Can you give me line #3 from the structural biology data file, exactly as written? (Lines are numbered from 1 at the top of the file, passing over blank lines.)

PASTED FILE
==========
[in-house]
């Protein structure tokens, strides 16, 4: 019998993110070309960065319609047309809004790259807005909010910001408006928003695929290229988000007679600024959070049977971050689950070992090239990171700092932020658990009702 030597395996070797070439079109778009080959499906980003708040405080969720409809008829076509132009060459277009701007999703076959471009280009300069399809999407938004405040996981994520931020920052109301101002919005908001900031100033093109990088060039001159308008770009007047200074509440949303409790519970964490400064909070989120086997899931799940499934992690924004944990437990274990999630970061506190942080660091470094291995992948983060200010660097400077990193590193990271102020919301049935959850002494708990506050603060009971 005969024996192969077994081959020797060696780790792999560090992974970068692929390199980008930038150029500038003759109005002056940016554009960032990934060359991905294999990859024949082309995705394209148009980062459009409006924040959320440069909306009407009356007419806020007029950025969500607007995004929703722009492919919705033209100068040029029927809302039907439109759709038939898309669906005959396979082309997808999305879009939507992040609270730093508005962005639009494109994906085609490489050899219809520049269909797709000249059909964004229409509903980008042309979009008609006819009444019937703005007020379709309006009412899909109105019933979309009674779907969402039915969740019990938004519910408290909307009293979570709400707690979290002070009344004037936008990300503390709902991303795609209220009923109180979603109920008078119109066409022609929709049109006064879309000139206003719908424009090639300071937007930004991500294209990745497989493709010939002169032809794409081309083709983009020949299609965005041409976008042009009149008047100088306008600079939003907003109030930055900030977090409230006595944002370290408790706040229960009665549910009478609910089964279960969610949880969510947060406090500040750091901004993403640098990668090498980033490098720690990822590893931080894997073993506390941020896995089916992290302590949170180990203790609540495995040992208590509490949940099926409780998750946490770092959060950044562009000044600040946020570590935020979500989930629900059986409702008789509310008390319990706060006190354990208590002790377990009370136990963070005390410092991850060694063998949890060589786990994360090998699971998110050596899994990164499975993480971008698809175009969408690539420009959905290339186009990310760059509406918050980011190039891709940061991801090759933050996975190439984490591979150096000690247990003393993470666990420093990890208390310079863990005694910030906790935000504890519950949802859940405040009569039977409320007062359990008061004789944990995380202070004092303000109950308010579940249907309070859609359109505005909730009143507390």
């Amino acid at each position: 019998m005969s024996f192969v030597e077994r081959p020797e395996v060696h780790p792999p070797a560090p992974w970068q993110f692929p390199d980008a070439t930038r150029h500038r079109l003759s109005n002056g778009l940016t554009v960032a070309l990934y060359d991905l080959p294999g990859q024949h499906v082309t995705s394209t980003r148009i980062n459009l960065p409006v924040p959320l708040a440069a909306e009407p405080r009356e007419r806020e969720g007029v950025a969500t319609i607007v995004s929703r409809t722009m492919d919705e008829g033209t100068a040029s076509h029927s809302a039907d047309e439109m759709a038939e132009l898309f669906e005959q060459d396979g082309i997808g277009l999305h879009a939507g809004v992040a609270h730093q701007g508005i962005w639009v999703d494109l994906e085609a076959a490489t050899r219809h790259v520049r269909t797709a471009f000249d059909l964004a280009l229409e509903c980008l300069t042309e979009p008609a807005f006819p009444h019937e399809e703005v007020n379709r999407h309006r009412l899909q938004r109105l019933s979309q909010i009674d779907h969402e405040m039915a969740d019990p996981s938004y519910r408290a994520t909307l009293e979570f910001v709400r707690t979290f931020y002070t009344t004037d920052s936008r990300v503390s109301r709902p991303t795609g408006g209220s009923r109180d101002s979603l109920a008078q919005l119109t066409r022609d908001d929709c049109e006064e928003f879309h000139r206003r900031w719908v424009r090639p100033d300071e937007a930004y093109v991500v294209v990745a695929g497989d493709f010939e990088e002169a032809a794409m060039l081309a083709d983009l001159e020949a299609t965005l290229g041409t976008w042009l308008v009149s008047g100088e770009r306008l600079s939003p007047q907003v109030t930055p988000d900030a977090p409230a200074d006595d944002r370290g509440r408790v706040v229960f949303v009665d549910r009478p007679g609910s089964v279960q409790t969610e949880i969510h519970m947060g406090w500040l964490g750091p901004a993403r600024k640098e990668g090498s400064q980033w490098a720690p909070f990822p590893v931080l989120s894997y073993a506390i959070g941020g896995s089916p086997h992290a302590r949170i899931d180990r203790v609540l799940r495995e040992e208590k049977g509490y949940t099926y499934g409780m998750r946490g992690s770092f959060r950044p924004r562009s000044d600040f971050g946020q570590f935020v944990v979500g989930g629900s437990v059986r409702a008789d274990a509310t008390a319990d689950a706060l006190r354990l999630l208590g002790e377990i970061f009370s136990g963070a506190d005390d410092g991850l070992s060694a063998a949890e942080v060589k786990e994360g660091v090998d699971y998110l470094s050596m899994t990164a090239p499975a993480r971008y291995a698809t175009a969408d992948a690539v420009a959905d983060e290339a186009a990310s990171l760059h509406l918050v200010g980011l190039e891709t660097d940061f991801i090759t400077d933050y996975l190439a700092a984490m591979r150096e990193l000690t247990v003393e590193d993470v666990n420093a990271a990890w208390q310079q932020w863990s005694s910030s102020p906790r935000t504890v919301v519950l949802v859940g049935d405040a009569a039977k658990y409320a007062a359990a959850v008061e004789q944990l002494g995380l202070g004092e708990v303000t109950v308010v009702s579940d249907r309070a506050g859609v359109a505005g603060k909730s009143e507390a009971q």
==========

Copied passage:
């Amino acid at each position: 019998m005969s024996f192969v030597e077994r081959p020797e395996v060696h780790p792999p070797a560090p992974w970068q993110f692929p390199d980008a070439t930038r150029h500038r079109l003759s109005n002056g778009l940016t554009v960032a070309l990934y060359d991905l080959p294999g990859q024949h499906v082309t995705s394209t980003r148009i980062n459009l960065p409006v924040p959320l708040a440069a909306e009407p405080r009356e007419r806020e969720g007029v950025a969500t319609i607007v995004s929703r409809t722009m492919d919705e008829g033209t100068a040029s076509h029927s809302a039907d047309e439109m759709a038939e132009l898309f669906e005959q060459d396979g082309i997808g277009l999305h879009a939507g809004v992040a609270h730093q701007g508005i962005w639009v999703d494109l994906e085609a076959a490489t050899r219809h790259v520049r269909t797709a471009f000249d059909l964004a280009l229409e509903c980008l300069t042309e979009p008609a807005f006819p009444h019937e399809e703005v007020n379709r999407h309006r009412l899909q938004r109105l019933s979309q909010i009674d779907h969402e405040m039915a969740d019990p996981s938004y519910r408290a994520t909307l009293e979570f910001v709400r707690t979290f931020y002070t009344t004037d920052s936008r990300v503390s109301r709902p991303t795609g408006g209220s009923r109180d101002s979603l109920a008078q919005l119109t066409r022609d908001d929709c049109e006064e928003f879309h000139r206003r900031w719908v424009r090639p100033d300071e937007a930004y093109v991500v294209v990745a695929g497989d493709f010939e990088e002169a032809a794409m060039l081309a083709d983009l001159e020949a299609t965005l290229g041409t976008w042009l308008v009149s008047g100088e770009r306008l600079s939003p007047q907003v109030t930055p988000d900030a977090p409230a200074d006595d944002r370290g509440r408790v706040v229960f949303v009665d549910r009478p007679g609910s089964v279960q409790t969610e949880i969510h519970m947060g406090w500040l964490g750091p901004a993403r600024k640098e990668g090498s400064q980033w490098a720690p909070f990822p590893v931080l989120s894997y073993a506390i959070g941020g896995s089916p086997h992290a302590r949170i899931d180990r203790v609540l799940r495995e040992e208590k049977g509490y949940t099926y499934g409780m998750r946490g992690s770092f959060r950044p924004r562009s000044d600040f971050g946020q570590f935020v944990v979500g989930g629900s437990v059986r409702a008789d274990a509310t008390a319990d689950a706060l006190r354990l999630l208590g002790e377990i970061f009370s136990g963070a506190d005390d410092g991850l070992s060694a063998a949890e942080v060589k786990e994360g660091v090998d699971y998110l470094s050596m899994t990164a090239p499975a993480r971008y291995a698809t175009a969408d992948a690539v420009a959905d983060e290339a186009a990310s990171l760059h509406l918050v200010g980011l190039e891709t660097d940061f991801i090759t400077d933050y996975l190439a700092a984490m591979r150096e990193l000690t247990v003393e590193d993470v666990n420093a990271a990890w208390q310079q932020w863990s005694s910030s102020p906790r935000t504890v919301v519950l949802v859940g049935d405040a009569a039977k658990y409320a007062a359990a959850v008061e004789q944990l002494g995380l202070g004092e708990v303000t109950v308010v009702s579940d249907r309070a506050g859609v359109a505005g603060k909730s009143e507390a009971q």